6. Something must account for Saul of Tarsus’ dramatic transformation from persecutor of the early Christians to bold-hearted missionary. As mentioned, Paul was later martyred (beheaded by Emperor Nero) for being a Christian. That’s a big price to pay for a lie or an illusion. The best explanation is that he really did meet with the resurrected Christ.
7. Something must account for the phenomenal rise of the Christian church. As Professor John Lennox has put it, Jesus was no ‘hero’ in either the Jewish, Roman or Greek mind. People don’t rush to follow a ‘failed’ Messiah crucified as a common criminal. And yet within weeks, the Christian church had grown into the thousands.
Historian-theologian NT Wright has done the most significant research into Jesus’ resurrection in recent years. His mammoth tome [amazon_link id=”0800626796″ target=”_blank” container=”” container_class=”” ]The Resurrection of the Son of God[/amazon_link] is 848 pages thick, but thankfully he has distilled his findings (see also his entertaining speech Can a Scientist Believe in the Resurrection?). As an historian, Tom Wright makes some additional important points on the story of Jesus’ resurrection:
8. Jesus’ resurrection dramatically changed the way the word was understood. For a start, there was no ‘spectrum of belief’ about resurrection by the early Christians, even though they came from vastly different cultural backgrounds (think about how many understandings there are about, say, the Lord’s Supper between denominations today). Secondly, while resurrection wasn’t that important in Jewish teaching, it became central for the early Christians and the New Testament writers. Why, unless it really happened?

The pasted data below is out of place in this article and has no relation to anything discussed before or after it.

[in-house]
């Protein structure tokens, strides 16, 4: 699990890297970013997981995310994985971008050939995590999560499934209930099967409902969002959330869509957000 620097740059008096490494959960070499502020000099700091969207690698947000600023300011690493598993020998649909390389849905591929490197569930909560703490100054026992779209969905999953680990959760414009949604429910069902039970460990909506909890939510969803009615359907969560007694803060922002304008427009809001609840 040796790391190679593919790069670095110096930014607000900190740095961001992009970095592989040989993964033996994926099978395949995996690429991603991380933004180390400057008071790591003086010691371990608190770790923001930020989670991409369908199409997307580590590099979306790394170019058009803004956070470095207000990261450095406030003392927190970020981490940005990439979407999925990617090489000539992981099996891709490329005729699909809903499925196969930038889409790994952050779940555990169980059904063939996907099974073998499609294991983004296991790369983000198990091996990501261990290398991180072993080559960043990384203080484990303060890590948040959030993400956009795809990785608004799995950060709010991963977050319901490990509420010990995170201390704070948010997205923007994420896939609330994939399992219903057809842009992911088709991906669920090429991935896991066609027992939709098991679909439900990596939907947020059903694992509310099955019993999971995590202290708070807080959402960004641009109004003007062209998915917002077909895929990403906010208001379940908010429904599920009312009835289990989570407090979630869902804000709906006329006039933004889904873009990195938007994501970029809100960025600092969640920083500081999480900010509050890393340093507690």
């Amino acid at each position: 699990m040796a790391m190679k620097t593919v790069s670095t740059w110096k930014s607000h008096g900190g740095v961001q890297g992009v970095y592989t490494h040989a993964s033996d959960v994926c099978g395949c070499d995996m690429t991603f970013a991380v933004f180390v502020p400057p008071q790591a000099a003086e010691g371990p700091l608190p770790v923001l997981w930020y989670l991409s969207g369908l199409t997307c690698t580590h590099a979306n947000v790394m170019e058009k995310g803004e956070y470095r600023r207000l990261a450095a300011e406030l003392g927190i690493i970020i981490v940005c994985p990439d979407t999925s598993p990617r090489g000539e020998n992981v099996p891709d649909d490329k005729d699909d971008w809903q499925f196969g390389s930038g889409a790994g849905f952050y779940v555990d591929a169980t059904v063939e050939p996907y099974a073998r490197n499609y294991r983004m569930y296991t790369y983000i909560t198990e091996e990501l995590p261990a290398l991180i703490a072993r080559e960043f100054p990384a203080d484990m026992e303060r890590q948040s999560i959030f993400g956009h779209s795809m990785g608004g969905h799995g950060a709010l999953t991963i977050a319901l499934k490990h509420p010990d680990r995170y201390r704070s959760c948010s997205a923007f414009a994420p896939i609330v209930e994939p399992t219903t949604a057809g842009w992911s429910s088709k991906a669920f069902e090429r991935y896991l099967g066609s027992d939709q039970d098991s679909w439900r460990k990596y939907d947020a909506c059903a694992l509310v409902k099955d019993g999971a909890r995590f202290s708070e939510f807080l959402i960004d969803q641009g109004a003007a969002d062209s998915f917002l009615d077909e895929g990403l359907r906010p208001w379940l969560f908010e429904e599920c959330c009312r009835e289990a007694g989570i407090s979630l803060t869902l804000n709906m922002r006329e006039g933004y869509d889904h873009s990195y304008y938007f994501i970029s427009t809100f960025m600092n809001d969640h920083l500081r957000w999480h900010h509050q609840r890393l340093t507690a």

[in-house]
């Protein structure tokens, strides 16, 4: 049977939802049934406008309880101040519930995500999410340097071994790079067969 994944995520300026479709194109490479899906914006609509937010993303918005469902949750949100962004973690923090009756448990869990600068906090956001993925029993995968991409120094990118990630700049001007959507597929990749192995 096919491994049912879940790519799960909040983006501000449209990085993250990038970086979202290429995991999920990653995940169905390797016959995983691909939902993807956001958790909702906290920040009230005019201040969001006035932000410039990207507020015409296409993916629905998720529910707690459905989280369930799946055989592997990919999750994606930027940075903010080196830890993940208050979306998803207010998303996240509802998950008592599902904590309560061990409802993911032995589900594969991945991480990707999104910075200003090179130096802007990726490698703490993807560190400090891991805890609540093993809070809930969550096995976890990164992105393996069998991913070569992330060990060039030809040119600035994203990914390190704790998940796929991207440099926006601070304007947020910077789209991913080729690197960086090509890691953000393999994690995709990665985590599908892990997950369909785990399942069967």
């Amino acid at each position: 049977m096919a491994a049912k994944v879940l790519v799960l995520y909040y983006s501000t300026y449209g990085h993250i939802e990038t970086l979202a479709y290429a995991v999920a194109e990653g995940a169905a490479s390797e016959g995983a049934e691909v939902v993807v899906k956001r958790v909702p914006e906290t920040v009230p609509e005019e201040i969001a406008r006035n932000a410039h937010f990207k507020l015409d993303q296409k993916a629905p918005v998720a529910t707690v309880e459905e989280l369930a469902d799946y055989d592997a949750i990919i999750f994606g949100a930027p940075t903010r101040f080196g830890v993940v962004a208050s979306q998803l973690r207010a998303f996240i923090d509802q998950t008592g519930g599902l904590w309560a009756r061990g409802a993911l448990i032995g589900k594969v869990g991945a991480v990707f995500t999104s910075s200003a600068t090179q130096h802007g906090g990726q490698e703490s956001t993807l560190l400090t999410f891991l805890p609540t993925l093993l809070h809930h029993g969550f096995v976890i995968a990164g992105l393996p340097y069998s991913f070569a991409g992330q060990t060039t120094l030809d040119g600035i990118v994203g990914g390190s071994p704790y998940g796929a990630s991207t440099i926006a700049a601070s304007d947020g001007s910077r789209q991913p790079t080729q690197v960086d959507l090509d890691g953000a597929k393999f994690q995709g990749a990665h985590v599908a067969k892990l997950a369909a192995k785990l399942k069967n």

9. The Gospel writers don’t link the resurrection with the Old Testament. Matthew, Mark, Luke and John quote the Old Testament heavily in their stories of Jesus, showing how he fulfilled Jewish hopes – until they get to the resurrection. Why? Wright sees this as evidence for the resurrection story’s authenticity and early writing. It was written as a new incredible fact before there had been any time for biblical reflection on it.
10. Women were the first witnesses of Jesus’ resurrection. This is important. The sad reality is that women were not regarded as credible witnesses in the ancient world. Nobody wanting to fabricate a story like this and have it believed would have women playing such a role. It is a significant feature of the resurrection story’s authenticity.
11. Another feature is the portrait of Jesus himself. As Wright says, ‘If, as many revisionists have tried to make out, the gospel stories developed either from people mulling over the scriptures following Jesus’s death or a new experience of inner illumination, you would expect to find the risen Jesus shining like a star… But none of the gospels say this about Jesus at Easter. Indeed, he appears as a human being with a body that in some ways is quite normal, and can be mistaken for a gardener, or a fellow traveller on the road.’
12. And why is there no mention of our resurrection in the stories? ‘Almost everywhere else in the New Testament,’ Wright says, ‘the resurrection of Jesus is spoken of in connection with the final hope that those who belong to Jesus will one day be raised as he has been. Once again, had the stories been invented towards the end of the first century this interpretation would certainly have included a mention of the final resurrection of all God’s people.’